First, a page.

As one of them, indifferently rated,
May serve, in peril of calamity,
To ransom great kings from captivity.'

Or the changeful temper, the 'plastic stress' of these:

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Mortimer! who talks of Mortimer,
Who wounds me with the name of Mortimer,
That bloody man? Good father, on thy lap
Lay I this head laden with mickle care.
0, might I never ope these eyes again,
Never again lift up this drooping head,

O, never more lift up this dying heart!'
Single lines, struck in the heat of glowing passion or fancy,
seem to leave a track of fire:

* Tyrants swim safest in a crimson flood.'
*Adders and serpents, let me breathc awhile!'
* And blow the morning from their nostrils.'
Sce, sce, where Christ's blood streams in the firmament.'

• Thence flew Love's arrow with the golden head.'
'I know he is not dead; I know proud death
Durst not behold such sacred majesty.'

Not inaptly has a living poet described Marlowe as singing

. With mouth of gold, and morning in his cyes.' For this is his contribution to the heroic style,- that he found it insipidly regular, and left it various, sometimes redundant, sometimes deficient, enriched with unexpected emphases and changes in the beat. Shakespeare will only refine it from wordiness, and use it with more than Marlowe's versatility and power.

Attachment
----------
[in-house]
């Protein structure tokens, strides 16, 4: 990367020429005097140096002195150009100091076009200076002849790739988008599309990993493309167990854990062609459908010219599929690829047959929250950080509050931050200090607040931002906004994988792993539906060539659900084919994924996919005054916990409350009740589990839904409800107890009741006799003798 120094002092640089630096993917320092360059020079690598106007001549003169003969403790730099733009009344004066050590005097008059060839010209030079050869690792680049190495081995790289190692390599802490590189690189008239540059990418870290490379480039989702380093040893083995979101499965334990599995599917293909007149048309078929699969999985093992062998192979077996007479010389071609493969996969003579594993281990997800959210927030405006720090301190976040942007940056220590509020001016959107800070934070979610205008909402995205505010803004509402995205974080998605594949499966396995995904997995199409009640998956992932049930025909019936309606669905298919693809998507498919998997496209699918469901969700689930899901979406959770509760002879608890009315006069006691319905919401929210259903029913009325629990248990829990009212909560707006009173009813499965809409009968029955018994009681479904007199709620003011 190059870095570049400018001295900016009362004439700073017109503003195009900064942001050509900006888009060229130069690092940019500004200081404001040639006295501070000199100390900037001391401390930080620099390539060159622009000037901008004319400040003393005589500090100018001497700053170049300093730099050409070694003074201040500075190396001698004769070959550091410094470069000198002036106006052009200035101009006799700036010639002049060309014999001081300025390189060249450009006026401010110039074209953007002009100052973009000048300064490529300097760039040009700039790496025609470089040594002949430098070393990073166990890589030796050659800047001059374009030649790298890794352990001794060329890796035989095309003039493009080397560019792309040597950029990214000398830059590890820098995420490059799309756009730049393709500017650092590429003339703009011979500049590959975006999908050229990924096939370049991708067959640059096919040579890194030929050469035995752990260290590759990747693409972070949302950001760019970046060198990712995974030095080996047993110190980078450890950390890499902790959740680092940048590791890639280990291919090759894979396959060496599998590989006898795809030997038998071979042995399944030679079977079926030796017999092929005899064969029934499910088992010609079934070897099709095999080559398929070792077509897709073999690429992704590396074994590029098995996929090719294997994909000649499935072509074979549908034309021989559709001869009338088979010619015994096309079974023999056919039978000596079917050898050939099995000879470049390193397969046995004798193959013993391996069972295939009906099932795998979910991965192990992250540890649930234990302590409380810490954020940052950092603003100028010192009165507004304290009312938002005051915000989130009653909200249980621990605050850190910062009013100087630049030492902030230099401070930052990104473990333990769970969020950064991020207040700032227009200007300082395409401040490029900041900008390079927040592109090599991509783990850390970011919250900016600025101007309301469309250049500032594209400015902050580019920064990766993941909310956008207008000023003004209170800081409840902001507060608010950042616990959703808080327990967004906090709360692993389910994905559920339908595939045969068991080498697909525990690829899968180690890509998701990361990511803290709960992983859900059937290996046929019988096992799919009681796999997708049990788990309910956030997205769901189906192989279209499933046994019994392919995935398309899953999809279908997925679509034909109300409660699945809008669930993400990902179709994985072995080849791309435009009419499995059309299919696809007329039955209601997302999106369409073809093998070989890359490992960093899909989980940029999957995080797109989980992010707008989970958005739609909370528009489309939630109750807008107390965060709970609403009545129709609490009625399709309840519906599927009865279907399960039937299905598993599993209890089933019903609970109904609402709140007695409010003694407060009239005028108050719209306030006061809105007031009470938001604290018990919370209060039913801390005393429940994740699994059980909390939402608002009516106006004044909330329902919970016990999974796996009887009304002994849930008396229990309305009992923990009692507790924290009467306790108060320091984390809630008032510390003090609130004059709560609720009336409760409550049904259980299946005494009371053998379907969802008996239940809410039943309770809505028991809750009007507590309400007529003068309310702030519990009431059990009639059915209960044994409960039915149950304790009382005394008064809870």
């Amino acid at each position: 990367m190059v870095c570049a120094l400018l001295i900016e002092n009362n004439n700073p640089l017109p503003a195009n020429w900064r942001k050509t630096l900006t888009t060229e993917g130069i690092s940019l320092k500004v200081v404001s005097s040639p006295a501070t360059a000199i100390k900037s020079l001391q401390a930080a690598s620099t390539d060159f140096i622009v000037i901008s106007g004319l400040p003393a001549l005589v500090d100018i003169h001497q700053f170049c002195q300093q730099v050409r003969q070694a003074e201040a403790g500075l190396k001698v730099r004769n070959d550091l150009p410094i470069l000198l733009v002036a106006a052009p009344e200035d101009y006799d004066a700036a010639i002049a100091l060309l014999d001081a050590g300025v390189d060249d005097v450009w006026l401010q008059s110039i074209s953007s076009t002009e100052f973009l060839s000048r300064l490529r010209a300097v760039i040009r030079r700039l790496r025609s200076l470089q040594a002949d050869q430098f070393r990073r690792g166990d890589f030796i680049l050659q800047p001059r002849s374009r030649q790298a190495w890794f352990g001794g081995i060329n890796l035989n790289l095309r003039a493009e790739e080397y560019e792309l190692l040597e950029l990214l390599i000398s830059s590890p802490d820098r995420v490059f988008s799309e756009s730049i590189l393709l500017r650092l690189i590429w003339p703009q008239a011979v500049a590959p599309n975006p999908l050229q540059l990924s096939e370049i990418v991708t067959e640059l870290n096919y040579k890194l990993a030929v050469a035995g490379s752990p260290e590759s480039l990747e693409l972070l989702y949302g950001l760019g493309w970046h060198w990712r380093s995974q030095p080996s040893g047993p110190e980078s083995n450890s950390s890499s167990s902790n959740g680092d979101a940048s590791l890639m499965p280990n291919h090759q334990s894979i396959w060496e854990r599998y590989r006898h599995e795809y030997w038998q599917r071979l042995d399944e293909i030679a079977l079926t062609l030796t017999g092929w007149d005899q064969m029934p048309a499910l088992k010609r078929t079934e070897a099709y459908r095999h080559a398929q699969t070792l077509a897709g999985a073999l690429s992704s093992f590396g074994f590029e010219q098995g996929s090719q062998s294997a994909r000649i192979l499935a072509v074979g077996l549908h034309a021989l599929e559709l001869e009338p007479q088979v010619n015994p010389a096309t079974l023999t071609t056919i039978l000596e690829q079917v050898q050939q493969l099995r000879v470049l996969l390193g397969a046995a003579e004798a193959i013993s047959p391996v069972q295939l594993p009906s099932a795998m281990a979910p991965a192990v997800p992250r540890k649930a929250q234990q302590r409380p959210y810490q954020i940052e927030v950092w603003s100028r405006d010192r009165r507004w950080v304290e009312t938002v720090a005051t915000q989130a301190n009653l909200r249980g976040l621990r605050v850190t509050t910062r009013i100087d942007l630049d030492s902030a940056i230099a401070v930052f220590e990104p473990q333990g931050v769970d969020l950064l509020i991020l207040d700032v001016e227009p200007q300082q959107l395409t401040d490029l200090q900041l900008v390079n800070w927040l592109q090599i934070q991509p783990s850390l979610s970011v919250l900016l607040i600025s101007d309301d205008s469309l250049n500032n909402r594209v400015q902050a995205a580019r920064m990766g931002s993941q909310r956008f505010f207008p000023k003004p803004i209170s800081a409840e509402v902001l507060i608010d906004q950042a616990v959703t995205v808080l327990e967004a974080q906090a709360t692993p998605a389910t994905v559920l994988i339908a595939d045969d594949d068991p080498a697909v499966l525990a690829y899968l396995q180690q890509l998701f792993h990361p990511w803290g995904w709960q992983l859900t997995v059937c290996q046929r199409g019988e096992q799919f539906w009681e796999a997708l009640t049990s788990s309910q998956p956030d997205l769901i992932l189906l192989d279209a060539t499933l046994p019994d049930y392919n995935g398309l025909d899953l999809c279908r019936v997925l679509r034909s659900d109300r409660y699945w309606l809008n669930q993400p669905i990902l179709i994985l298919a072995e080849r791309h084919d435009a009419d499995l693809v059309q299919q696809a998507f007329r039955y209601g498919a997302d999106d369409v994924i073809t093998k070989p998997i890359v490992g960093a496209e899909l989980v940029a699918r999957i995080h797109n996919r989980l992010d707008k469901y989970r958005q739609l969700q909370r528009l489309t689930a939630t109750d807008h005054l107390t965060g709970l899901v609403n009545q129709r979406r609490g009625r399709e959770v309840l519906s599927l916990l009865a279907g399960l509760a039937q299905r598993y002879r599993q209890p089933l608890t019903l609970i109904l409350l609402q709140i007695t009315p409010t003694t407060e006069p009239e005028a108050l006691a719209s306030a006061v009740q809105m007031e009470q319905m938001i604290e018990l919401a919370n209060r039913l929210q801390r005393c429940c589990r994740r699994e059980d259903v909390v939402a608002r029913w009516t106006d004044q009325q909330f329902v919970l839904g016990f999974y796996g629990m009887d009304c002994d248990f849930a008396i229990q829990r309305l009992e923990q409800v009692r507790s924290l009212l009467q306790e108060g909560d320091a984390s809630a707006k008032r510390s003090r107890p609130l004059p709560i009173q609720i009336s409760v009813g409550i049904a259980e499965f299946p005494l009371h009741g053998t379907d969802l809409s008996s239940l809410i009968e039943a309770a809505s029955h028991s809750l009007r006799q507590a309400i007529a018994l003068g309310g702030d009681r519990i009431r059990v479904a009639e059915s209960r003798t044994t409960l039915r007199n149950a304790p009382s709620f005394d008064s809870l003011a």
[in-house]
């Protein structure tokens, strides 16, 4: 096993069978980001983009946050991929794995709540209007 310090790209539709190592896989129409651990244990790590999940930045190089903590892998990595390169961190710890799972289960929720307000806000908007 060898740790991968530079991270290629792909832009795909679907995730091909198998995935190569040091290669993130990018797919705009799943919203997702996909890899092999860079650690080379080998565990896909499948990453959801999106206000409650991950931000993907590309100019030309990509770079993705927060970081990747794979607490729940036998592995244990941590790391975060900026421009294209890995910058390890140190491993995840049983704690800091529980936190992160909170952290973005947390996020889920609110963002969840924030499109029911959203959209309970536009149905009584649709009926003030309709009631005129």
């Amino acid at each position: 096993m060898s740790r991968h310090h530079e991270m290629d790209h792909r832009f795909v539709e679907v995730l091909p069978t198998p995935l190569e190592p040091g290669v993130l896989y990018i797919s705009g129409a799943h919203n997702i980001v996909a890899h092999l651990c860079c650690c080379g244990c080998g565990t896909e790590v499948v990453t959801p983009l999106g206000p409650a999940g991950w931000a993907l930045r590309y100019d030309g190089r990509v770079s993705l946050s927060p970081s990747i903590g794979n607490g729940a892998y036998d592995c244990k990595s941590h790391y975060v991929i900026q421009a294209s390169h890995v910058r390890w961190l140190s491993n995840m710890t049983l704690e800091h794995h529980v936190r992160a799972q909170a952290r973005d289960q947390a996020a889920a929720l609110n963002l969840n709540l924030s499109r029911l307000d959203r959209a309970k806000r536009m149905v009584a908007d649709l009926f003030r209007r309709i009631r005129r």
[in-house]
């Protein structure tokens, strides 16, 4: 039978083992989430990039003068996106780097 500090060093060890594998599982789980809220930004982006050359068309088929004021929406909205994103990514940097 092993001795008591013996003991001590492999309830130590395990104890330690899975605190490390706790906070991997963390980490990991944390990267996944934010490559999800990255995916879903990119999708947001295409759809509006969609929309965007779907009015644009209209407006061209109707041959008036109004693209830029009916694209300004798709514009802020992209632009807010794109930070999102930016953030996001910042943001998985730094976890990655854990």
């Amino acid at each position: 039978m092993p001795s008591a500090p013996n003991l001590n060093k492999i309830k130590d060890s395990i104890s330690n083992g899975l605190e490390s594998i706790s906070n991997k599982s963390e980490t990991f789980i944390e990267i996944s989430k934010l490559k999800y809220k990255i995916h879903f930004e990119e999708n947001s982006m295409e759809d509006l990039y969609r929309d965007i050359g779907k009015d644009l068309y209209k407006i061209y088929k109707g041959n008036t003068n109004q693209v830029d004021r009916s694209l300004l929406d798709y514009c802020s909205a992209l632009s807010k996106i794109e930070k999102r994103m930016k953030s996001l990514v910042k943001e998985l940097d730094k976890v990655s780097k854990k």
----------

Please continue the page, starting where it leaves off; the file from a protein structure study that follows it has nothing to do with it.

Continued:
Our first tragedy and comedy observed the classical or dramatic unities: Unity of Action, which required that the action represented should be one, complete, and important; Unity of Time, which required that the incidents of the play should naturally occur within one day; Unity of Place, which required that the entire action should naturally occur in the same locality. The Greek drama, relying thus upon form or proportion, owed its charm to a certain union and regularity of feeling. In its sphere, it spoke, felt, and acted according to nature — that is, nature under the given circumstances; but it was limited by the physical conditions of time and space, as well as bound to a certain dignity and attitude of expression, selection and grouping of figures, as in a statue. But this was too formal and stately to suit the tastes and wants of an age or people distinguished by its novelty, strangeness, and contrast. The whole framework of society --customs, manners, aspirations, religion -- had changed.